In the digital age, earning money online has become increasingly accessible, and one of the simplest ways to do so is through freelancer portals. I’ve previously discussed “How to Become a Freelancer,” but with the ever-evolving landscape of platforms, it’s time for an updated guide.
If you’re already freelancing or considering diving into this career path, you might be wondering where to find assignments and how to secure clients. Fortunately, numerous freelancer portals can facilitate networking and collaboration with various companies and individuals. In this post, I’ll introduce you to some of the most popular and noteworthy freelancer portals, both in Poland and globally.
Remote Work and Digital Nomadism:
Firstly, let’s start with my personal favorite – Upwork. As one of the largest and most recognized freelancer portals worldwide, Upwork allows you to create a profile, add a portfolio and references, and send offers to potential clients. As of May 2023, Upwork charges a 10% commission on the value of the money earned on each project. It’s worth checking my previous post, “Does working through Upwork still make sense?“.
On Upwork, you’ll find assignments spanning various categories, including web development, design, writing, marketing, and customer service. If you’re unsure how to get started, check out my post on Upwork’s operation.
Exploring Local and Global Freelancer Platforms:
Freelancer portals aren’t limited to large international platforms. Useme, a Polish portal for freelancers, offers a simple and secure way to issue invoices for completed assignments. With Useme, you don’t need to have a business or bank account – simply register on the site and sign a contract with the portal. This can be a significant advantage in specific scenarios. Useme handles tax settlements and transfers your earnings directly to your account. While the number of projects can vary, it can be an excellent starting point in this business, offering projects across various industries such as graphics, programming, copywriting, and translations.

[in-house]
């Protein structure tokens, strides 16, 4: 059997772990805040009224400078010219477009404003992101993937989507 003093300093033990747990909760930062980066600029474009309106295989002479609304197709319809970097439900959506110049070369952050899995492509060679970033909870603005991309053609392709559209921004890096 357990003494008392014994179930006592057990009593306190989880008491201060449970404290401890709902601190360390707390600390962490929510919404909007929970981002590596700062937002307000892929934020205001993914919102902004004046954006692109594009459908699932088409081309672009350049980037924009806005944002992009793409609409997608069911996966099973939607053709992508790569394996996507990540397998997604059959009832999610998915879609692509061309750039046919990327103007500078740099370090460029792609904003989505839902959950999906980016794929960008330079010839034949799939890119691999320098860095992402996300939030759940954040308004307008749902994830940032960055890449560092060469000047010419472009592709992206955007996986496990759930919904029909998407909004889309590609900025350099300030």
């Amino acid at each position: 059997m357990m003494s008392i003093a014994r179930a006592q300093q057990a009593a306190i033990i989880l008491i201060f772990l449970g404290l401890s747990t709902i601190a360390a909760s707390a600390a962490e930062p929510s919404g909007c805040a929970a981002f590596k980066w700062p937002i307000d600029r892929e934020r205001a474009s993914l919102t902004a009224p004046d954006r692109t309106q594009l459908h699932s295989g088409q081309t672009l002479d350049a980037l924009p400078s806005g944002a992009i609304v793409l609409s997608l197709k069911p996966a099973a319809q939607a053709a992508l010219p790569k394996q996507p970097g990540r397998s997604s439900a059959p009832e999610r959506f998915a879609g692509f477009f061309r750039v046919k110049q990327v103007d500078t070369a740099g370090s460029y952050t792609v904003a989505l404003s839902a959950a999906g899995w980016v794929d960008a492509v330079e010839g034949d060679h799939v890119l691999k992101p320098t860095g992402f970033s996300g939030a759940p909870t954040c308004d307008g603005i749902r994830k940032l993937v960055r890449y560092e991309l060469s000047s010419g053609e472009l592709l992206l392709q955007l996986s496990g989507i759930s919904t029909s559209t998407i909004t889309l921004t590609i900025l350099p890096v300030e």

Freelancer is another global portal that enables you to find assignments and collaborate with clients worldwide. On Freelancer, you can participate in contests or bid on projects according to your rate and skills. However, it charges a membership fee (ranging from 0 to 59 dollars per month) and a commission on each transaction (from 3% to 10%). On Freelancer, you’ll find assignments across fields such as IT, graphics, engineering, administration, and more.
Guru – one of the oldest freelancer portals
Guru is another freelancer portal offering numerous opportunities to find and employ qualified specialists from various fields. It’s worth noting that this is probably the oldest and still operating platform. Guru provides a secure payment and communication system, flexible terms of cooperation and payment, and technical support and customer service. However, Guru also has a few drawbacks, such as the need to pay for some features and benefits, the risk of encountering dishonest or unreliable parties, and high competition among freelancers. Therefore, it’s worth comparing Guru with other freelancer portals and choosing the one that best suits your needs and expectations.
Fiverr operates on the principle of selling services for a set price – starting from 5 dollars (hence the name of the portal). On Fiverr, you can create your advertisements (known as gigs), where you describe your offer and terms of cooperation. Fiverr charges a commission on each transaction – 20% from the seller and 2% from the buyer. On Fiverr, you’ll find services across categories such as graphics, video, music, marketing, business, etc.
Conclusion: Choosing the Right freelancer portal for you needs
These are just a few examples of platforms offering remote work opportunities that are worth checking out. Each has its pros and cons, so it’s crucial to compare them and choose the one that best suits your needs and expectations. Remember, you don’t have to limit yourself to one portal – you can use several simultaneously to increase your chances of finding exciting and well-paid assignments.
If you’re still unsure about how to get started, the links I’ve provided could be a good starting point. If you can’t find the information you’re interested in these posts, please let me know in the comments!
I’m considering writing a series of posts on how to work remotely and with foreign clients, but I’d like to know if you are interested in the topic. Please share with me your thoughts in the comments.